This subproject is one of many research subprojects utilizing the resources provided by a Center grant funded by NIH/NCRR. Primary support for the subproject and the subproject's principal investigator may have been provided by other sources, including other NIH sources. The Total Cost listed for the subproject likely represents the estimated amount of Center infrastructure utilized by the subproject, not direct funding provided by the NCRR grant to the subproject or subproject staff. Use the Center for In Vivo Microscopy's 7T system to develop and test iMQC pulse sequences for use on a GE scanner. The research addresses fundamental limitations of MRI and MR spectroscopy (MRS) in vivo, enhancing their utility and enabling new clinical and preclinical applications. MRI and MRS have become very powerful clinical modalities, and applications continue to evolve. However, sensitivity is relatively low, so in most MRI studies, the signal arises mostly from water, and contrast arises primarily from parameters, which often only have indirect clinical relevance or correlation with metabolism and cell biochemistry. Most contrast agents have limited specificity, and usually need to be present in high concentration to affect the signal. Localized detection of other molecules (MRS) is hampered by low concentrations, by competition with the strong water peak, and (in many organs) by local susceptibility variations that broaden resonances and thus reduce selectivity. The research proposed here addresses these fundamental limitations using intermolecular multiple- quantum coherences (iMQCs), both by themselves and with long-lived hyperpolarized reagents. iMQCs correspond to simultaneous spin flips on separated molecules in solution (the separation is typically hundreds of microns). In the previous grant period, we developed methods that significantly strengthen iMQC signals, applications such as temperature imaging where iMQCs have clear advantages, novel contrast agents that amplify the signal from small lung metastases, and approaches that dramatically increase the lifetimes of specific hyperpolarized reagents. Just since October 2008, this work includes two published Science papers and a submitted PNAS paper. This renewal includes specific aims, which exploit these developments, with a focus on targeted clinical applications and localized spectroscopy. The common theme of these applications is high precision spectroscopy, enabled by the intrinsic ability of appropriate iMQC sequences to compensate for susceptibility variations and inhomogeneous broadening. This compensation can be achieved without throwing away chemical shift differences, and the intermolecular coherences can connect molecules which are not in immediate proximity. In organs or tissues with substantial heterogeneity (such as the breast) the line width reductions are dramatic.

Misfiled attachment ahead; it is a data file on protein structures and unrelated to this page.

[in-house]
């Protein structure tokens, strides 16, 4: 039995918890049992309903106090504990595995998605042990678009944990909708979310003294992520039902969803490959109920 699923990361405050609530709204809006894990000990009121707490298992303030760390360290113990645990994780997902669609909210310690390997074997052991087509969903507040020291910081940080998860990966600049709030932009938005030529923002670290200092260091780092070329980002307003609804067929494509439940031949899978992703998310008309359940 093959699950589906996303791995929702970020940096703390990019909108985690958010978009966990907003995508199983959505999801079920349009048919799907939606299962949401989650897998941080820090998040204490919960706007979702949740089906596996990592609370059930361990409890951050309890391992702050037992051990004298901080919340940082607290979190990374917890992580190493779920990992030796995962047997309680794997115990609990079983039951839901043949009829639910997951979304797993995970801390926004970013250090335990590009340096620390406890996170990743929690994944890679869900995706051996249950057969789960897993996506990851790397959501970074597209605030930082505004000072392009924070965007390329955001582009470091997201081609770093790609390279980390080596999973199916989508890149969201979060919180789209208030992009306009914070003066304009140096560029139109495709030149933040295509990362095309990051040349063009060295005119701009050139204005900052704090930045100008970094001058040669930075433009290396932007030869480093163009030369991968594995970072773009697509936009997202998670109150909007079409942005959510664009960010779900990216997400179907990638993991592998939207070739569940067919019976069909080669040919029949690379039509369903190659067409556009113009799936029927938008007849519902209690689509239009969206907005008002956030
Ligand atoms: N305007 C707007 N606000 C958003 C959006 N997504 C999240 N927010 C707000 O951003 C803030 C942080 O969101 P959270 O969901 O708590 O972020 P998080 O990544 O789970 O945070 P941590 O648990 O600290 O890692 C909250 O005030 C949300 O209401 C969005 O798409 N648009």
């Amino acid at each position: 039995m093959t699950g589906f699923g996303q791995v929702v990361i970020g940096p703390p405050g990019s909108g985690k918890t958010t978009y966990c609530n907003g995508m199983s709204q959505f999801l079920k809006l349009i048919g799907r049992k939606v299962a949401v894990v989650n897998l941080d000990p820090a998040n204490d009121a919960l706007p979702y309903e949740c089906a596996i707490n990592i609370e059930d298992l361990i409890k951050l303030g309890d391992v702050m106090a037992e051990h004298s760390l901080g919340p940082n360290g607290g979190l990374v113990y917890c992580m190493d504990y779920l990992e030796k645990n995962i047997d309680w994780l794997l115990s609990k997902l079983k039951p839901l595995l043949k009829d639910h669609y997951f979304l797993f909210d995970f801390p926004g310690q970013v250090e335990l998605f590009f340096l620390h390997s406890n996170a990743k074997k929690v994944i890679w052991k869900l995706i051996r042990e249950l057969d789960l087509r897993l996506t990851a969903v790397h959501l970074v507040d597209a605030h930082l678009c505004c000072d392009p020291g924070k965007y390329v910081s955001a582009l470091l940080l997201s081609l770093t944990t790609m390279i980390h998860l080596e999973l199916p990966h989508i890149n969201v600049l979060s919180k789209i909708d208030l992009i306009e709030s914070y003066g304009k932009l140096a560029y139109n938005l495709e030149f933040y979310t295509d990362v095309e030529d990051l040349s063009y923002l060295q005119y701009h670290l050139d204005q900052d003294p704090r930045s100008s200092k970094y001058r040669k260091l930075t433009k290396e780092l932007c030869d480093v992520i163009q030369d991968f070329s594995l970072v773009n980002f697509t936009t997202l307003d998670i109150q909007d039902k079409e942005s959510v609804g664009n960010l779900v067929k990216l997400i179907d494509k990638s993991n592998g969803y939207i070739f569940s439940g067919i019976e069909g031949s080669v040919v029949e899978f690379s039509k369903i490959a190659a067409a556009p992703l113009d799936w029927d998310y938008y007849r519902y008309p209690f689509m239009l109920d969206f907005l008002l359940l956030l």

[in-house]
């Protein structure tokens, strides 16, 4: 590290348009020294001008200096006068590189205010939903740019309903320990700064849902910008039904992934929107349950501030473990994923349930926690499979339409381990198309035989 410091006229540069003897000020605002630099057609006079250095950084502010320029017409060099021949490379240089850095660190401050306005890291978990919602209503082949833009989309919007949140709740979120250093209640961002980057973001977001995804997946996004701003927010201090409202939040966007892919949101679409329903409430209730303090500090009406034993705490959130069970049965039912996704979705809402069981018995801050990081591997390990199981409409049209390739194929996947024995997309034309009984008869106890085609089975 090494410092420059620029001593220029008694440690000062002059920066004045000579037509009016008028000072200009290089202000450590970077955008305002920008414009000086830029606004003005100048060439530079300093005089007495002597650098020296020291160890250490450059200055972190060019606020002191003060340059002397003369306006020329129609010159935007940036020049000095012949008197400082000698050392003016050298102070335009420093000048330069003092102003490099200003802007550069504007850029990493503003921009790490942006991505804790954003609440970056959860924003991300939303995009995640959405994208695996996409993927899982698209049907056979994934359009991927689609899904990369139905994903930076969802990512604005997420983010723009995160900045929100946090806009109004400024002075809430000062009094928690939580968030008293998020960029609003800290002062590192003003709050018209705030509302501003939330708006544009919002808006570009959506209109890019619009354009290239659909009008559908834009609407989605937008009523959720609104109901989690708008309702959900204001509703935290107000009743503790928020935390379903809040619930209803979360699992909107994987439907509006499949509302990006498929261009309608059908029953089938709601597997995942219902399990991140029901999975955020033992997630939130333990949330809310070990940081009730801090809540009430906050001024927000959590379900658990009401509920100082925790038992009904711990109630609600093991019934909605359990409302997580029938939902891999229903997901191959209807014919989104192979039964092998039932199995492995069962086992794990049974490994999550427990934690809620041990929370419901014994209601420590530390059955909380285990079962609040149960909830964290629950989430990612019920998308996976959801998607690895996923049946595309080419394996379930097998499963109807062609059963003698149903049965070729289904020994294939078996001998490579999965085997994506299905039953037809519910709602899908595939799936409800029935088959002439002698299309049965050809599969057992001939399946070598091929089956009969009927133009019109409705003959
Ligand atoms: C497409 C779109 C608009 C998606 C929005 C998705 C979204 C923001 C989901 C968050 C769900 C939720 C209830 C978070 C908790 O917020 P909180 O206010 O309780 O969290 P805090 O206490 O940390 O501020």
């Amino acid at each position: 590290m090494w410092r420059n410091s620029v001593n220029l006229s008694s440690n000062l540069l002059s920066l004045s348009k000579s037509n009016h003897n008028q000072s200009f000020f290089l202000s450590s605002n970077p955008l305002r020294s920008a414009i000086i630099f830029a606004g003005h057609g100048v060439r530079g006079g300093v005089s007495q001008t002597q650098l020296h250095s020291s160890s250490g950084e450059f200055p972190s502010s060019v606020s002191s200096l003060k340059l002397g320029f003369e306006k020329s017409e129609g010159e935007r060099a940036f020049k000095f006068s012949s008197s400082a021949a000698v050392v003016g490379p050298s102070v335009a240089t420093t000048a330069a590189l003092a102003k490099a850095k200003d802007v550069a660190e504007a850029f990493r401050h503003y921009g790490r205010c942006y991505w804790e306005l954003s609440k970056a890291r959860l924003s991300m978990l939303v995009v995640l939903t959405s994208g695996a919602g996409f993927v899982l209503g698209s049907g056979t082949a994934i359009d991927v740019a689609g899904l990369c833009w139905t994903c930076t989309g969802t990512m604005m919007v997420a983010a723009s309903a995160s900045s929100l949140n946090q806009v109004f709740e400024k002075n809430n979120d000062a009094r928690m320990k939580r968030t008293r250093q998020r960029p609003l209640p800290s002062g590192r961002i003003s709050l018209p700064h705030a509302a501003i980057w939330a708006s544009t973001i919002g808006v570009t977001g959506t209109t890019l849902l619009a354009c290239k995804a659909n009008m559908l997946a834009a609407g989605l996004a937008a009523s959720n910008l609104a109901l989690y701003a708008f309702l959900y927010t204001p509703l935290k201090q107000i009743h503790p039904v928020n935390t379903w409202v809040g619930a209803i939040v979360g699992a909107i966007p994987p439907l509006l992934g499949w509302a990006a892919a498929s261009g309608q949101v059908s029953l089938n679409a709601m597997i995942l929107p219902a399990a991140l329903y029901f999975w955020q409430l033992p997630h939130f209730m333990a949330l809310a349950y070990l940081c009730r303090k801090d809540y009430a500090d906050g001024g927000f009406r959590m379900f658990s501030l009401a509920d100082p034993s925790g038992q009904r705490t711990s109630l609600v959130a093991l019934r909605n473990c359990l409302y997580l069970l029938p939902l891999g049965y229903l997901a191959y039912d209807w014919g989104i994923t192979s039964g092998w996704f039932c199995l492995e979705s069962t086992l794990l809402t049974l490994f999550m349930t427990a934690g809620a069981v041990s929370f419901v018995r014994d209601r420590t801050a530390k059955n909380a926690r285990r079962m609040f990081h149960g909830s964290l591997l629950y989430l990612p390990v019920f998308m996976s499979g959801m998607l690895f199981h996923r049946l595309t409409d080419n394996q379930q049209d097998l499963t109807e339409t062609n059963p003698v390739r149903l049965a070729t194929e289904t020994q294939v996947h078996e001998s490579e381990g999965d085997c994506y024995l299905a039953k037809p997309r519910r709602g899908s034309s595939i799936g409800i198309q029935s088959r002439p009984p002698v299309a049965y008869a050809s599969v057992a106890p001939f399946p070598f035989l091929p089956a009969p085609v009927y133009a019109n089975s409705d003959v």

The specific aims exploit these characteristics to enable two clinically promising research directions (absolute temperature imaging in hyperthermic therapy and brown adipose tissue detection), to improve proton MRS in fatty tissue, and to enhance the utility of carbon hyperpolarized reagents by detecting sharp lines from water-carbon iMQCs. This work ranges from phantom studies to our participation in an ongoing human clinical trial, and includes innovative pulse sequence development as well as applications of existing sequences.

Agency
National Institute of Health (NIH)
Institute
National Center for Research Resources (NCRR)
Type
Biotechnology Resource Grants (P41)
Project #
5P41RR005959-22
Application #
8363196
Study Section
Special Emphasis Panel (ZRG1-SBIB-P (40))
Project Start
2011-07-01
Project End
2012-06-30
Budget Start
2011-07-01
Budget End
2012-06-30
Support Year
22
Fiscal Year
2011
Total Cost
$12,272
Indirect Cost
Name
Duke University
Department
Radiation-Diagnostic/Oncology
Type
Schools of Medicine
DUNS #
044387793
City
Durham
State
NC
Country
United States
Zip Code
27705
Tang, Xinyan; Jing, Liufang; Richardson, William J et al. (2016) Identifying molecular phenotype of nucleus pulposus cells in human intervertebral disc with aging and degeneration. J Orthop Res 34:1316-26
Hodgkinson, Conrad P; Bareja, Akshay; Gomez, José A et al. (2016) Emerging Concepts in Paracrine Mechanisms in Regenerative Cardiovascular Medicine and Biology. Circ Res 118:95-107
Schmeckpeper, Jeffrey; Verma, Amanda; Yin, Lucy et al. (2015) Inhibition of Wnt6 by Sfrp2 regulates adult cardiac progenitor cell differentiation by differential modulation of Wnt pathways. J Mol Cell Cardiol 85:215-25
Roos, Justus E; McAdams, Holman P; Kaushik, S Sivaram et al. (2015) Hyperpolarized Gas MR Imaging: Technique and Applications. Magn Reson Imaging Clin N Am 23:217-29
He, Mu; Robertson, Scott H; Kaushik, S Sivaram et al. (2015) Dose and pulse sequence considerations for hyperpolarized (129)Xe ventilation MRI. Magn Reson Imaging 33:877-85
Huang, Jing; Guo, Jian; Beigi, Farideh et al. (2014) HASF is a stem cell paracrine factor that activates PKC epsilon mediated cytoprotection. J Mol Cell Cardiol 66:157-64
Huang, Lingling; Walter, Vonn; Hayes, D Neil et al. (2014) Hedgehog-GLI signaling inhibition suppresses tumor growth in squamous lung cancer. Clin Cancer Res 20:1566-75
Yuan, Ying; Gilmore, John H; Geng, Xiujuan et al. (2014) FMEM: functional mixed effects modeling for the analysis of longitudinal white matter Tract data. Neuroimage 84:753-64
He, Mu; Kaushik, S Sivaram; Robertson, Scott H et al. (2014) Extending semiautomatic ventilation defect analysis for hyperpolarized (129)Xe ventilation MRI. Acad Radiol 21:1530-41
Liu, Chunlei; Li, Wei (2013) Imaging neural architecture of the brain based on its multipole magnetic response. Neuroimage 67:193-202

Showing the most recent 10 out of 239 publications